Additional to the BSO process highlighted above, a school might also seek accreditation through a respected international membership organization such as the Independent Schools Council the Latin American Heads Conference, any of the member organizations noted above, or any of the inspectorates approved by the DfE. The Independent Schools Council currently recognizes 648 member and accredited schools across the world in addition to an equal number in the UK.
According to the website of the Office of Overseas Schools (OOS), a branch of the State Department, there are 197 American schools overseas in 135 countries that are directly or indirectly assisted by the U.S. State Department to promote an American-style program for nationals of all countries and also U.S. citizens abroad. These do not include schools established and operated by the Department of Defense to teach the children of military personnel.
Schools range in size from 74 students at the Banjul American Embassy School in The Gambia to 3,936 students at the Singapore American School. Most are not-for-profit, owned and operated by a parents’ association, with most funding coming from tuition fees with additional assistance from the OOS.
Teaching is based on a core curriculum that prepares students to enter schools, colleges, and universities in the United States. The language of instruction is English, supplemented in most schools by the local language. Certain schools, especially in Latin America, must also fulfill host-country curriculum requirements, depending on the specific laws and regulations of that country. The teaching body of a typical school will be at least half U.S., or U.S-educated, often U.S. Government dependent spouses.
Enrollment at OOS-supported schools at the beginning of the 2013-14 academic year totaled 135,359, of which 36,904 were U.S. citizens. Of 17,553 teachers and administrators employed in the schools, 7,570 were U.S. citizens. This is a slight increase from the 2010-11 academic year, when enrollment totaled 126,510 total students and 34,602 U.S. students.
In addition to schools endorsed or assisted by the U.S. government, there are close to 1,500 other schools around the world that offer a U.S.-style curriculum, according to data from the ISC. Many of these seek accreditation through U.S. regional accrediting bodies, such as the New England Association of Schools and Colleges’ Commission on American and International Schools Abroad, the Middle States Association of Colleges and Schools, or the Western Association of Schools and Colleges.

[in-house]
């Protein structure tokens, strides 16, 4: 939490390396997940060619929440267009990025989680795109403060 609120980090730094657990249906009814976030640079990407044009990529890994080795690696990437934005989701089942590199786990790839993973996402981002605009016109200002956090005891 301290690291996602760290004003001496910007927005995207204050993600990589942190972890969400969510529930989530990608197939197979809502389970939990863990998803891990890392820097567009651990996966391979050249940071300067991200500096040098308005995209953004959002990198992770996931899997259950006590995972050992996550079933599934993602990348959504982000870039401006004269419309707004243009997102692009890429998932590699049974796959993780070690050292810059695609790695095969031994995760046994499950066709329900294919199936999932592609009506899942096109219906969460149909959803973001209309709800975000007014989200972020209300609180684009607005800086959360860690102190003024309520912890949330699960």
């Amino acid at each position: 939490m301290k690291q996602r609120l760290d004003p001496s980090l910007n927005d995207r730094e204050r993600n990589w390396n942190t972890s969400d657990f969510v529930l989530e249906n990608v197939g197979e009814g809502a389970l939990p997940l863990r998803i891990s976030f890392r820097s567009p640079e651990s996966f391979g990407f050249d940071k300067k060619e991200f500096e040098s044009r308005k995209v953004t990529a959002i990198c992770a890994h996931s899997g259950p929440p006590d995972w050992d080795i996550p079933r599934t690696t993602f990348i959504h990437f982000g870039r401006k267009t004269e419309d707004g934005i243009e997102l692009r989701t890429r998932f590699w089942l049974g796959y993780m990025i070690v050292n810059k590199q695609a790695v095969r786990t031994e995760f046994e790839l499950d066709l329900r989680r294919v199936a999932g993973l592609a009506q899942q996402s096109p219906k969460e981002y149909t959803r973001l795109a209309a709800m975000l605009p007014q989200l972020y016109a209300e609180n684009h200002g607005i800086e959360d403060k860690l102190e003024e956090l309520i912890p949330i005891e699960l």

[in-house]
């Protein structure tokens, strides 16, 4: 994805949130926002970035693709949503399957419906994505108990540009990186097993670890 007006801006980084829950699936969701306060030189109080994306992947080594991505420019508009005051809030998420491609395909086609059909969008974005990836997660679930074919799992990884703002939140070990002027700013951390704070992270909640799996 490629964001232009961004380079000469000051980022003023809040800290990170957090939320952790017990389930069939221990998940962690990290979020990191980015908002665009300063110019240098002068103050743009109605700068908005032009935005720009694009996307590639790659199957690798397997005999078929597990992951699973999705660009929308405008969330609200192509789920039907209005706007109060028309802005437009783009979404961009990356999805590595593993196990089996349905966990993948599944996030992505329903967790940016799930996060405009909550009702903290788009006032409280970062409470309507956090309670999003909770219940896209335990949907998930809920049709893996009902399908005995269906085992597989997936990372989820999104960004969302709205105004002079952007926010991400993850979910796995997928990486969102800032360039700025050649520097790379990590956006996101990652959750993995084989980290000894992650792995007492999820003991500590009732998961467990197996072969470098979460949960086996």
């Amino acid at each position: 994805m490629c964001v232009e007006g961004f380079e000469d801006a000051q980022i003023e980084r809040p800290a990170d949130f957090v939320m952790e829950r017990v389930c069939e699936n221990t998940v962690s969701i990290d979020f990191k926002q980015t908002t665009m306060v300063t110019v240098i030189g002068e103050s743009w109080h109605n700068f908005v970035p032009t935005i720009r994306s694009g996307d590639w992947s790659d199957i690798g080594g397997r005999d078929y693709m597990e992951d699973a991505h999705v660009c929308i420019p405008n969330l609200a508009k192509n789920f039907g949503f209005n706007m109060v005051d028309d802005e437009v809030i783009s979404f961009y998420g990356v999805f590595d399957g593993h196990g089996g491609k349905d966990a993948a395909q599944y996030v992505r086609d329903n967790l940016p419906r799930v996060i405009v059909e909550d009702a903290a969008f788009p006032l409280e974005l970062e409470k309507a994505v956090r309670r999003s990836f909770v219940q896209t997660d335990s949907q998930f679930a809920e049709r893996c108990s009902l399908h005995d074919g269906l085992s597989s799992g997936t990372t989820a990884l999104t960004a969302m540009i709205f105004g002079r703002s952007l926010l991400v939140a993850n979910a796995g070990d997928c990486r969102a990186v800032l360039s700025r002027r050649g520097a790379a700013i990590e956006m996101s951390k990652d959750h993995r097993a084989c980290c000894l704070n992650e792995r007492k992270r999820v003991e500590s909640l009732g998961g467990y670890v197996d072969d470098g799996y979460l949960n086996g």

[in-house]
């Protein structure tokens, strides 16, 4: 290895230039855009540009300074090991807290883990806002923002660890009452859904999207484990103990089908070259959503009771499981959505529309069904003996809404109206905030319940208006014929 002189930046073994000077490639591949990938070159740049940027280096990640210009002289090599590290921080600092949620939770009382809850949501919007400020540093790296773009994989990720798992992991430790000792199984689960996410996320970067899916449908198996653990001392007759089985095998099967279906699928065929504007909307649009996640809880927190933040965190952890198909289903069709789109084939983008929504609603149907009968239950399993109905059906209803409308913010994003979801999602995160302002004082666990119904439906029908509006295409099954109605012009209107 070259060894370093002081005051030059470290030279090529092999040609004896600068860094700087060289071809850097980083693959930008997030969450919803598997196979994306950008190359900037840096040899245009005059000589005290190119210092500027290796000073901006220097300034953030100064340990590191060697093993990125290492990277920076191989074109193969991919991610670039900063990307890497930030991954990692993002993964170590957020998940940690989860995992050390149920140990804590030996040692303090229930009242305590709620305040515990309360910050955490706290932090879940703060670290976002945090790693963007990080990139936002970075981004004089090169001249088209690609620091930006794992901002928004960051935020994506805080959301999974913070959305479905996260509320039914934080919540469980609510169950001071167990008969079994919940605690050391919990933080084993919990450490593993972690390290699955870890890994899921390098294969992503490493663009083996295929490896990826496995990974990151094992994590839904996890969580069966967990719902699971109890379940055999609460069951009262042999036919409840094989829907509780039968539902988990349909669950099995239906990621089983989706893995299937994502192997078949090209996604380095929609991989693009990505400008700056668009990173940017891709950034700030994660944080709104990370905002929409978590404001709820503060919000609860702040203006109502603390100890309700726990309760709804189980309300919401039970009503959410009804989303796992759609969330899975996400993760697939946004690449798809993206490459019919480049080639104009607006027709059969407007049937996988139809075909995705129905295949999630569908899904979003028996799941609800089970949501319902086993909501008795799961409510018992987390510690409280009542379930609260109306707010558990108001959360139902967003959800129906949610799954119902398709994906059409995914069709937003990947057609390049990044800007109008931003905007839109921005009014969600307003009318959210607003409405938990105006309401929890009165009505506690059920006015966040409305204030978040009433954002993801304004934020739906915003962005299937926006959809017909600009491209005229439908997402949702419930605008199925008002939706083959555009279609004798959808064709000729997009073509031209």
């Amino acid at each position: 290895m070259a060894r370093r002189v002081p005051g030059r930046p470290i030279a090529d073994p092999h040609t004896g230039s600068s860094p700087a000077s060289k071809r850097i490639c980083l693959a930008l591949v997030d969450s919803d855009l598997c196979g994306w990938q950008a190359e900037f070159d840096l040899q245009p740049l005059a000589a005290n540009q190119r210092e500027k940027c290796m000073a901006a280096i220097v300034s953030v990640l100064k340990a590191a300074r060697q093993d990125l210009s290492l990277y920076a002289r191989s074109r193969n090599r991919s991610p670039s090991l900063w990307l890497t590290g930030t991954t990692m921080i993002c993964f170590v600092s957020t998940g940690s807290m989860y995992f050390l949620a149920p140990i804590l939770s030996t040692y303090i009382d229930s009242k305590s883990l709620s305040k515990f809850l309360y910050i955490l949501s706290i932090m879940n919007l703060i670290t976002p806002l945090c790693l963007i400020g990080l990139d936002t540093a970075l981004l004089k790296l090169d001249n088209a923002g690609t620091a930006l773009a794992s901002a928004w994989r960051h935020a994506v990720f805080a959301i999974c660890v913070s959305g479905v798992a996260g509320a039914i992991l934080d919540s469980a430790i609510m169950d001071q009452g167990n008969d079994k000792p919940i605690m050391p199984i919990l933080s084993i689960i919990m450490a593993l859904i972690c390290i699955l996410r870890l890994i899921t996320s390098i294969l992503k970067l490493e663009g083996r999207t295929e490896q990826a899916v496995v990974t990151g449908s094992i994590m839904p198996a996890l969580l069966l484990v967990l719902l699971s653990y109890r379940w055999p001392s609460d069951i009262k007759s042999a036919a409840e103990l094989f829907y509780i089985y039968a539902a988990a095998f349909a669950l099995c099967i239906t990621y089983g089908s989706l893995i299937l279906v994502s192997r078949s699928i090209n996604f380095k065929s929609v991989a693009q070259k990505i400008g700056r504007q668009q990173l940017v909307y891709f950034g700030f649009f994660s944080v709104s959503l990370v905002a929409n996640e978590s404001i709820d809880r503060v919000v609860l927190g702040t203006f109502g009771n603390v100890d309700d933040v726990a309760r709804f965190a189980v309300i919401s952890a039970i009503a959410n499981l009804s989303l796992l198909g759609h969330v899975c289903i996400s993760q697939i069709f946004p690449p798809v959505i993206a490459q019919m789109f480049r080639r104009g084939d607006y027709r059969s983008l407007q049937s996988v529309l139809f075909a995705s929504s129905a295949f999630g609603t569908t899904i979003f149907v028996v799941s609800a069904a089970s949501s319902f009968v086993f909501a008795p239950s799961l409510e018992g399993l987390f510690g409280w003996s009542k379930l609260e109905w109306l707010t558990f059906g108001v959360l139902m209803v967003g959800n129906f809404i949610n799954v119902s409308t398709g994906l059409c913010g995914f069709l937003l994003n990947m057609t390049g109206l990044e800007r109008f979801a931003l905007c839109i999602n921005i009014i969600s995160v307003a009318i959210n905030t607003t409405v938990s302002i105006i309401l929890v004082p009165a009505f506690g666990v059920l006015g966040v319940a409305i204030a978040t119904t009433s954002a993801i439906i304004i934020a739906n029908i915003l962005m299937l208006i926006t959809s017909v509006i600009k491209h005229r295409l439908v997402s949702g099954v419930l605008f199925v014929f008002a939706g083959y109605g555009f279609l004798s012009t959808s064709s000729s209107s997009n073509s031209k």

As there is no national curriculum in the United States (education policy being a mandate of individual states), those international schools around the world that do offer U.S. style curriculums tend to emphasize ‘principles’ and ‘standards’ of the U.S. education system. In addition to a focus on global citizenship, common to most international schools, the curriculum might also emphasize a broad, generalized education that encourages students to continue their studies in as many major disciplines as possible, rather than specializing early – a hallmark of the UK secondary system.
Students will typically work towards earning a High School Diploma, based on the accumulation of credits. At schools that offer multiple curriculums, students might earn these credits through regular high school courses, Advanced Placement (AP) courses and/or IB courses. AP courses are of particular appeal to students looking to continue their education at selective U.S. institutions of higher education. Some schools will also encourage students to pursue the International Baccalaureate Diploma, while also accumulating credit for their high school diploma.
AP programs, administered by the College Board, are currently offered in more than 100 countries. Additionally, SAT college admissions tests are offered in over 175 countries outside the United States. In 2013, over 200,000 students took SAT program tests internationally.
In China, a potentially huge market for the SAT, the test is administered only at international schools that enroll foreign students. Current policy of China’s Ministry of Education prohibits the administration of foreign admission tests to mainland Chinese national students within mainland China. Therefore, Chinese citizens interested in taking the tests have to travel to SAT testing centers outside mainland China, most commonly Hong Kong, Macao and Taiwan. These regulations do not apply to international examinations such as the AP, as they are not used for the express purpose of university admissions.
The International Baccalaureate Organization works with 3,811 schools in 147 countries and offers three programs to over 1,191,000 students aged 3 to 19. In the United States alone there are 1,531 IB World Schools, although most would not be considered international schools as the programs typically compliment – rather than replace – local curriculums.